“UnitingCare at its foundation has a mission to support communities that are disadvantaged, isolated and discriminated against,” said Ms Shields more
Source: Australian Ageing Agenda 27 November 2012
People with dementia who have lost their ability to remember words, could regain most of their language memory using a simple computer training-program, a new study has found.
Research from Neuroscience Research Australia (NeURA) has found that basic word-training programs,which present information in a format similar to a PowerPoint slideshow, might enable people with semantic dementia to recover their memory for words.
The three-week training program tested utilised paired images of household objects such as food, appliances, utensils, tools and clothing, with a recording of their names.
Participants, aged 62 years on average, were exposed to each item frequently and regularly asked to recall the item or its description.
Outcomes were measured three-weeks later and followed up shortly thereafter.
All the participants were able to recall at least 80 per cent of the 60 words learned (divided into two lists).
The findings show that even brains affected by dementia, with the right kind of training, are able to partially recover some level of function.
“Patients with a wide range of semantic impairments benefit from such practice, most likely reflecting the similar level of preservation in other cognitive skills necessary to engage meaningfully in the practice, such as everyday memory and attention,” the study – published in the international journal on cognition, Cortex, states. more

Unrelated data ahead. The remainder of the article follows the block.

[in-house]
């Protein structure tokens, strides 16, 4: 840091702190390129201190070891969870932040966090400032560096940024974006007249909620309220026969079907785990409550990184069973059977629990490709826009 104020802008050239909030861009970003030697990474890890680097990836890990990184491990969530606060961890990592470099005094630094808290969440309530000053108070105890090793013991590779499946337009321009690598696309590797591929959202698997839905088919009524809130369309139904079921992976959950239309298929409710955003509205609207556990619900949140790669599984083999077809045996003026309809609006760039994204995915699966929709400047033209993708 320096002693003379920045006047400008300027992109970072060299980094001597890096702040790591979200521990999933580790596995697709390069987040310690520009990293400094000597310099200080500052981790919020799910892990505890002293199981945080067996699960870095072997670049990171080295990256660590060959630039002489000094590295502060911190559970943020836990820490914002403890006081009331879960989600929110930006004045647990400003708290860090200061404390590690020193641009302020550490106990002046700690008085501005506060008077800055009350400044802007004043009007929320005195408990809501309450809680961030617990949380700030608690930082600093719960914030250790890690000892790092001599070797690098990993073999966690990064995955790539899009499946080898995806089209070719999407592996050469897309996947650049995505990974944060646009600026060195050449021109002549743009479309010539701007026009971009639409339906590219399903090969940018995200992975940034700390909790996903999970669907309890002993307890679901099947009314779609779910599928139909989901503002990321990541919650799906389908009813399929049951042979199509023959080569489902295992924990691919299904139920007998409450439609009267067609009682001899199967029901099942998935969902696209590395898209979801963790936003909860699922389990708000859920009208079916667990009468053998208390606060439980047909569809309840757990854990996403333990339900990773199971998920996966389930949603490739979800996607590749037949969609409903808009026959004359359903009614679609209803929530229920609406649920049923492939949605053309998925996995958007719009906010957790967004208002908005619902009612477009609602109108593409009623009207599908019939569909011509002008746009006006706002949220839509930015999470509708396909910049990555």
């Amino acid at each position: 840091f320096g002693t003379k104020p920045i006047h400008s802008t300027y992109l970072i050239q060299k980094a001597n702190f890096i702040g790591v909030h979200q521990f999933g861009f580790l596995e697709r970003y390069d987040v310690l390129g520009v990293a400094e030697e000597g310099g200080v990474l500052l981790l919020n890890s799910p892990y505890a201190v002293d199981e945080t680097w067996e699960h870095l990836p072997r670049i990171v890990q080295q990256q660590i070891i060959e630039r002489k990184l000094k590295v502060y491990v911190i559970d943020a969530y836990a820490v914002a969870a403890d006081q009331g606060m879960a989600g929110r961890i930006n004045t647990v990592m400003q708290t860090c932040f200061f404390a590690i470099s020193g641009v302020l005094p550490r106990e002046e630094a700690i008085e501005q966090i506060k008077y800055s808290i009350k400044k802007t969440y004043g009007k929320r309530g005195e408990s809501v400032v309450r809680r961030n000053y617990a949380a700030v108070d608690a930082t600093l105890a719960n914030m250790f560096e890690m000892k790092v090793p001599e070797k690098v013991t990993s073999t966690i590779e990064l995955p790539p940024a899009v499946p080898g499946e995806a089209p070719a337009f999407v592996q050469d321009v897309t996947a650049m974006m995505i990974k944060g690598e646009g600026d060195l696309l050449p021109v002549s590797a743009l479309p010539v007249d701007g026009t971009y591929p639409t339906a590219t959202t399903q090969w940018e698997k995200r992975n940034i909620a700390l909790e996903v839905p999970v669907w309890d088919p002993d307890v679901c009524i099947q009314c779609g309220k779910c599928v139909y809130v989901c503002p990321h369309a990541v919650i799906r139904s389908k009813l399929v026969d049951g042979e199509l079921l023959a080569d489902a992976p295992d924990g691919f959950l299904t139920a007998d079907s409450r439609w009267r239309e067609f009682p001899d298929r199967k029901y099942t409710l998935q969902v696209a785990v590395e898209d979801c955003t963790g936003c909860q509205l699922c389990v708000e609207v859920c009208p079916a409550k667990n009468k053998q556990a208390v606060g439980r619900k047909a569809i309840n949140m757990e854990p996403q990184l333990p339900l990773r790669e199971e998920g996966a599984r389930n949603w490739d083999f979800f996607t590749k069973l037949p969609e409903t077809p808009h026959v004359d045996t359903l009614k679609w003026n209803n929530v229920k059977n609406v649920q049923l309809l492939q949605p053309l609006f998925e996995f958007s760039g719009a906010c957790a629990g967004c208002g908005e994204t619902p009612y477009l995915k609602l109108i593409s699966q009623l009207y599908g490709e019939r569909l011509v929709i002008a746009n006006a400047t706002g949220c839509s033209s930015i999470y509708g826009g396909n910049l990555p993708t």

All New Homes To Be Safer And Easier To Get Around By 2020 New National Campaign To Create ‘Livable Homes’.
A front door you can easily wheel a pram through; living spaces that are safer to move around in; a step-free shower; a handrail on your stairs; and a toilet on the ground floor.
Launched today at Parliament House, Canberra, Livable Housing Australia (LHA) will target the housing industry to achieve the Livable Housing Design Quality Mark as part of a national campaign to ensure all new homes are safer, more comfortable and easier to get around by 2020. more
Healthy West Australian seniors are needed for a study looking at a possible link between losing the ability to multi-task and Alzheimer’s disease.